k.   Establish a new logical connection with the indicated host at the specified or default port number. If a physical connection already exists and is session compatible with the new logical connection; the existing physical connection should be reused and the next step (i.e. handshake and login) should be skipped.

l.    Perform the initial handshake, login with token (see kXR_login description), and authentication (see kXR_auth description).

m.If the redirection occurred for a request using a file handle (i.e., fhandle) then a new file handle must be obtained.

                                                    i.     A kXR_open request must be issued using the same file name and options as was originally used.

                                                  ii.     The returned file handle must be used for the request that is to be re-issued as well as all subsequent requests relating o the file.

n.  Re-issue the request that was redirected.

5)     Opaque data must be treated as truly opaque. The client should not inspect nor modify the data in any way.

 


2.4.8       Server kXR_wait Response Format

 

 

     kXR_char  streamid[2]

     kXR_unt16 kXR_wait

     kXR_int32 dlen

     kXR_int32 seconds

     kXR_char infomsg[dlen-4]

 

 

Where:

 

streamid

            is the binary identifier that is associated with this request stream corresponding to a previous request.

 

dlen     is the binary length of the data portion of the message (i.e., the subsequent bytes).

 

seconds

            is the maximum binary number of seconds that the client needs to wait before re-issuing the request.

 

infomsg

            is the human-readable message that describes the reason of why the wait is necessary. The message does not end with a null (\0) byte. This message may be displayed for informational purposes.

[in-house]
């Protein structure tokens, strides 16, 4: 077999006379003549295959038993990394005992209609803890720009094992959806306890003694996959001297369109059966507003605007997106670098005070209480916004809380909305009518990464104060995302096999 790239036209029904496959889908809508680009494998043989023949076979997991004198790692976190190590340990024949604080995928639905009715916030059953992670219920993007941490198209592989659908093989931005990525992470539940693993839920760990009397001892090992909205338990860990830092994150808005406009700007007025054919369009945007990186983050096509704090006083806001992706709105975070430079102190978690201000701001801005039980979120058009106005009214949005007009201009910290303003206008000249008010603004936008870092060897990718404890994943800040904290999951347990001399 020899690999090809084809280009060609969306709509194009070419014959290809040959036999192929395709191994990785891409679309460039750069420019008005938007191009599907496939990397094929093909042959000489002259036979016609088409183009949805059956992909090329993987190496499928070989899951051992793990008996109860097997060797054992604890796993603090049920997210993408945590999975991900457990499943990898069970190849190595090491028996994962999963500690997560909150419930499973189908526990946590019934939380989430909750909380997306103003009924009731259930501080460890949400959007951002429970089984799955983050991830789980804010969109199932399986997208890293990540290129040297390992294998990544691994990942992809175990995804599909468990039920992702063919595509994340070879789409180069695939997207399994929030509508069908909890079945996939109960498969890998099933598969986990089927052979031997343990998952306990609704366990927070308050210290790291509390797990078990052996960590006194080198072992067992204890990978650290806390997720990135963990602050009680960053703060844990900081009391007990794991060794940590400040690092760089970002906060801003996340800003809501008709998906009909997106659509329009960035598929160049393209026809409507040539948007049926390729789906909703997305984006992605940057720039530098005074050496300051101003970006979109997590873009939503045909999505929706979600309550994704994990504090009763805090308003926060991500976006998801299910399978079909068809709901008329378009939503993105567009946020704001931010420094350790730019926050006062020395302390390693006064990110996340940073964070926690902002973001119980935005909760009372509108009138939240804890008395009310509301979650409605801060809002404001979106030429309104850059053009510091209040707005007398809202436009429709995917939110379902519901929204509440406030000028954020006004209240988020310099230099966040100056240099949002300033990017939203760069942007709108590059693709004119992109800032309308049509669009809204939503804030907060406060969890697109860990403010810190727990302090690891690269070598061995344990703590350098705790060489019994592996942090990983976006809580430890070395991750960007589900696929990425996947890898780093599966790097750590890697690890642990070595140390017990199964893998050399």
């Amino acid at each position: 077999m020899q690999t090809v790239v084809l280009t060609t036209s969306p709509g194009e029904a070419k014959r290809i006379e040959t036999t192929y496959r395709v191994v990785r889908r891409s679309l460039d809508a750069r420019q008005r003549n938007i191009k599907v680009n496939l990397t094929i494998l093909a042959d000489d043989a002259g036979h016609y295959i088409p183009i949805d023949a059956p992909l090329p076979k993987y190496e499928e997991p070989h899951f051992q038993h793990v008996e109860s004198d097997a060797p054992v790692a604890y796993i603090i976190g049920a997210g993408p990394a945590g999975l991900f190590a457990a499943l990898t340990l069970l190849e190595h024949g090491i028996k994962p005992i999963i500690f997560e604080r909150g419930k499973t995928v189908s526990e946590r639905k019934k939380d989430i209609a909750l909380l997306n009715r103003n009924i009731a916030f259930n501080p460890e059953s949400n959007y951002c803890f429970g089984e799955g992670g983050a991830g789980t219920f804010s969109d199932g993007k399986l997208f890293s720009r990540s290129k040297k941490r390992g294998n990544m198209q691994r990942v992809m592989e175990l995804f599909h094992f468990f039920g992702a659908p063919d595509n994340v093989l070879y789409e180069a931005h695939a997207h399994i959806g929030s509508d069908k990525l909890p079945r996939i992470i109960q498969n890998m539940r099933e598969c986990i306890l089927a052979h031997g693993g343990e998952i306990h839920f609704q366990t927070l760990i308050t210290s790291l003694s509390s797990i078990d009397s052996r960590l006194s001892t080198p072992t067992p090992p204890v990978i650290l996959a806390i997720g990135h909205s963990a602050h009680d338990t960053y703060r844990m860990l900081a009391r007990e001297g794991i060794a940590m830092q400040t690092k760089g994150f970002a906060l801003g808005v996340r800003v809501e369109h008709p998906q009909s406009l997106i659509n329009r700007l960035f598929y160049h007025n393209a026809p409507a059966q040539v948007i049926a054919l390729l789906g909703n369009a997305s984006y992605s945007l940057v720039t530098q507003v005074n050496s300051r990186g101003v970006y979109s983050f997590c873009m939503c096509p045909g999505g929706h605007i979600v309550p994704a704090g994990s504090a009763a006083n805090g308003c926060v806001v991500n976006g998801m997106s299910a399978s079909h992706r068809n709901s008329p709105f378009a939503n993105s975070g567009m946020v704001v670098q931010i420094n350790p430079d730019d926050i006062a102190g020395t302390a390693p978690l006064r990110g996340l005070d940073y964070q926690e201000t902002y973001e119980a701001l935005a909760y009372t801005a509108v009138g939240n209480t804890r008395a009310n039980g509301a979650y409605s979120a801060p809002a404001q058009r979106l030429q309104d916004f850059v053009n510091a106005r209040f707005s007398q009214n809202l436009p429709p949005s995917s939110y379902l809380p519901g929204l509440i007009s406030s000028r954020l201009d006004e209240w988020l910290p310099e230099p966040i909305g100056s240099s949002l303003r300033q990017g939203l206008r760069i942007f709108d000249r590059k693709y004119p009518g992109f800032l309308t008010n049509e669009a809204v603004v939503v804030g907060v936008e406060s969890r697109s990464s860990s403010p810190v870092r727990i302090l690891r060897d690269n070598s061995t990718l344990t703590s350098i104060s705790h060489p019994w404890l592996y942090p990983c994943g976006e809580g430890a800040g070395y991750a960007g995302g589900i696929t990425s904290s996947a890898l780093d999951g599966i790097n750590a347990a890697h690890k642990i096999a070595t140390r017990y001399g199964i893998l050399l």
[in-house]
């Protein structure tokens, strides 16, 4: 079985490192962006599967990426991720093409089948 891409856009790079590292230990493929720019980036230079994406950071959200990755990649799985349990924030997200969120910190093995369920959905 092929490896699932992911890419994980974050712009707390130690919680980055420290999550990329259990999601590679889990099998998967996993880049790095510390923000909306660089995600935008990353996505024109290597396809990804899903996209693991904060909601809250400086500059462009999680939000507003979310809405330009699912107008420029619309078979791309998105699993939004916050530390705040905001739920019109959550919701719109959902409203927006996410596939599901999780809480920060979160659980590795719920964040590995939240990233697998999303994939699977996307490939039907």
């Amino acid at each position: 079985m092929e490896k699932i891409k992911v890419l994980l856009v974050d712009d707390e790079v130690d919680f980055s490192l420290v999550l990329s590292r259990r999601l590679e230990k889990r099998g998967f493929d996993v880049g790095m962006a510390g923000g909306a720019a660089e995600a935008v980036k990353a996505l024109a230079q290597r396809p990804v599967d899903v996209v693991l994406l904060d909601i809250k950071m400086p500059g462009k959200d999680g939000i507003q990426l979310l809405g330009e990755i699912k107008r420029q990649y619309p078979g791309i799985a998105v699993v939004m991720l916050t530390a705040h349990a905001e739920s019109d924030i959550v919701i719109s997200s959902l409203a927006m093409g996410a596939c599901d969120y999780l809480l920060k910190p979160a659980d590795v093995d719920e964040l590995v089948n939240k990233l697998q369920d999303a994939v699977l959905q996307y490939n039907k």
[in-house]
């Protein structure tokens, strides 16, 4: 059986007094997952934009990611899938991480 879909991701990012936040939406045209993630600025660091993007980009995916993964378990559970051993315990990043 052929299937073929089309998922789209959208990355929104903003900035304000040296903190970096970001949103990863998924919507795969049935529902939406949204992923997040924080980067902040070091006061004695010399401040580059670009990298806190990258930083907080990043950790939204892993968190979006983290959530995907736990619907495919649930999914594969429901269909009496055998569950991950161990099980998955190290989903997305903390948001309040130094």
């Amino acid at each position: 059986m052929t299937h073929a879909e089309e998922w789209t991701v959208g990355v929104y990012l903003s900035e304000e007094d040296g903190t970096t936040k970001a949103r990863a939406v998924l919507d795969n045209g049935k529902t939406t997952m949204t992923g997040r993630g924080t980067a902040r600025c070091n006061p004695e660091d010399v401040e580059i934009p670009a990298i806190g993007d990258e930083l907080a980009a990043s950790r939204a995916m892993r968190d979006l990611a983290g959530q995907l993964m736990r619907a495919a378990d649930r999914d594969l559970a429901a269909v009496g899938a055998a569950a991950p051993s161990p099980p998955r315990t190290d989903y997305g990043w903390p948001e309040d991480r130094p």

Notes

1)     All binary fields are transmitted in network byte order using an explicit length. The kXR_char and kXR_unt16 data types are treated as unsigned values. All reserved fields must be initialized to binary zero.

2)     Since requests may be completed in any order, the ordering of responses is undefined. The client must appropriately pair responses with requests using the streamid value.

3)     The client should wait the indicated number of seconds and retry the request.

4)     Nothing prohibits the client from waiting for less time than the indicated number of seconds.

 


2.4.9       Server kXR_waitresp Response Format

 

 

     kXR_char  streamid[2]

     kXR_unt16 kXR_waitresp

     kXR_int32 4

     kXR_int32 seconds

 

 

Where:

 

streamid

            is the binary identifier that is associated with this request stream corresponding to a previous request.

 

seconds

            is the estimated maximum binary number of seconds that the client needs to wait for the response.

 

Notes

1)     All binary fields are transmitted in network byte order using an explicit length. The kXR_char and kXR_unt16 data types are treated as unsigned values. All reserved fields must be initialized to binary zero.